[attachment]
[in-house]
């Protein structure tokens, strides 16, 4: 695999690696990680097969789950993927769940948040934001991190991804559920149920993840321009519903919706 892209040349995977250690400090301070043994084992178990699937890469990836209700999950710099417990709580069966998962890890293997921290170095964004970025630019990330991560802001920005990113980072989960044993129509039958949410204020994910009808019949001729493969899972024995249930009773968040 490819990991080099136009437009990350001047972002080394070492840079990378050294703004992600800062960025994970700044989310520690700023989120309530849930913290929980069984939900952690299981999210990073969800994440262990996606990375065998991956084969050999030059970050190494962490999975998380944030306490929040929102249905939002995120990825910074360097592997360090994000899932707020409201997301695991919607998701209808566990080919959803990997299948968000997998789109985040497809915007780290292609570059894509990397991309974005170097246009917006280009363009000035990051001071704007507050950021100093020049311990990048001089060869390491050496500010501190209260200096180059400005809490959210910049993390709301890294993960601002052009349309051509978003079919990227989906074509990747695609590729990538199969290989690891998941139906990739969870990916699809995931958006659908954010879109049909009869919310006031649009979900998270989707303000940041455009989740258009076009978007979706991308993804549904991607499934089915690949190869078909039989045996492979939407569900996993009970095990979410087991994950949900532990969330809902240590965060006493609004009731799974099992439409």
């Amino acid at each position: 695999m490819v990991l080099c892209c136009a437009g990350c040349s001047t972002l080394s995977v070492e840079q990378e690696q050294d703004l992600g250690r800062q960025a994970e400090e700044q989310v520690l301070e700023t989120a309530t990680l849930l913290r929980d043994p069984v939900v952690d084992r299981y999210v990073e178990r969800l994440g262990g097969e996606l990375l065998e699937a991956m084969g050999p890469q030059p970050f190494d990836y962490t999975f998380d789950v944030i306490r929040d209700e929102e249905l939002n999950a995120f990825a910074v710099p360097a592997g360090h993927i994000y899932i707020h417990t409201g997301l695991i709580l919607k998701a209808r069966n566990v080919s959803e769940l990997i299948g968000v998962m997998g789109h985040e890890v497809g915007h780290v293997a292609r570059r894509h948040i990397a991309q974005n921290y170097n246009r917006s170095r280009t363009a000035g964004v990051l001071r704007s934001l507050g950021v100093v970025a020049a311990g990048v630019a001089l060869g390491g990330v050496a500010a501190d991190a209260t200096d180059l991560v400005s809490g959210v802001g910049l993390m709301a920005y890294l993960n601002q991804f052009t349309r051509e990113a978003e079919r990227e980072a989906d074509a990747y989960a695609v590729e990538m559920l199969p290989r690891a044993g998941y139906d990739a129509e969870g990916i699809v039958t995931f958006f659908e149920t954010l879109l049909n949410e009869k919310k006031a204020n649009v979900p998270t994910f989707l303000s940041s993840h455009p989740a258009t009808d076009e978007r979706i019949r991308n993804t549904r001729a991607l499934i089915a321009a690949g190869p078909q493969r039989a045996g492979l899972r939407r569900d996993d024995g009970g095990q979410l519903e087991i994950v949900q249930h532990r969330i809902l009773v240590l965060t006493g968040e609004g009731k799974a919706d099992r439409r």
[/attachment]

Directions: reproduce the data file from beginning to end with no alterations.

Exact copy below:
[in-house]
């Protein structure tokens, strides 16, 4: 695999690696990680097969789950993927769940948040934001991190991804559920149920993840321009519903919706 892209040349995977250690400090301070043994084992178990699937890469990836209700999950710099417990709580069966998962890890293997921290170095964004970025630019990330991560802001920005990113980072989960044993129509039958949410204020994910009808019949001729493969899972024995249930009773968040 490819990991080099136009437009990350001047972002080394070492840079990378050294703004992600800062960025994970700044989310520690700023989120309530849930913290929980069984939900952690299981999210990073969800994440262990996606990375065998991956084969050999030059970050190494962490999975998380944030306490929040929102249905939002995120990825910074360097592997360090994000899932707020409201997301695991919607998701209808566990080919959803990997299948968000997998789109985040497809915007780290292609570059894509990397991309974005170097246009917006280009363009000035990051001071704007507050950021100093020049311990990048001089060869390491050496500010501190209260200096180059400005809490959210910049993390709301890294993960601002052009349309051509978003079919990227989906074509990747695609590729990538199969290989690891998941139906990739969870990916699809995931958006659908954010879109049909009869919310006031649009979900998270989707303000940041455009989740258009076009978007979706991308993804549904991607499934089915690949190869078909039989045996492979939407569900996993009970095990979410087991994950949900532990969330809902240590965060006493609004009731799974099992439409």
């Amino acid at each position: 695999m490819v990991l080099c892209c136009a437009g990350c040349s001047t972002l080394s995977v070492e840079q990378e690696q050294d703004l992600g250690r800062q960025a994970e400090e700044q989310v520690l301070e700023t989120a309530t990680l849930l913290r929980d043994p069984v939900v952690d084992r299981y999210v990073e178990r969800l994440g262990g097969e996606l990375l065998e699937a991956m084969g050999p890469q030059p970050f190494d990836y962490t999975f998380d789950v944030i306490r929040d209700e929102e249905l939002n999950a995120f990825a910074v710099p360097a592997g360090h993927i994000y899932i707020h417990t409201g997301l695991i709580l919607k998701a209808r069966n566990v080919s959803e769940l990997i299948g968000v998962m997998g789109h985040e890890v497809g915007h780290v293997a292609r570059r894509h948040i990397a991309q974005n921290y170097n246009r917006s170095r280009t363009a000035g964004v990051l001071r704007s934001l507050g950021v100093v970025a020049a311990g990048v630019a001089l060869g390491g990330v050496a500010a501190d991190a209260t200096d180059l991560v400005s809490g959210v802001g910049l993390m709301a920005y890294l993960n601002q991804f052009t349309r051509e990113a978003e079919r990227e980072a989906d074509a990747y989960a695609v590729e990538m559920l199969p290989r690891a044993g998941y139906d990739a129509e969870g990916i699809v039958t995931f958006f659908e149920t954010l879109l049909n949410e009869k919310k006031a204020n649009v979900p998270t994910f989707l303000s940041s993840h455009p989740a258009t009808d076009e978007r979706i019949r991308n993804t549904r001729a991607l499934i089915a321009a690949g190869p078909q493969r039989a045996g492979l899972r939407r569900d996993d024995g009970g095990q979410l519903e087991i994950v949900q249930h532990r969330i809902l009773v240590l965060t006493g968040e609004g009731k799974a919706d099992r439409r």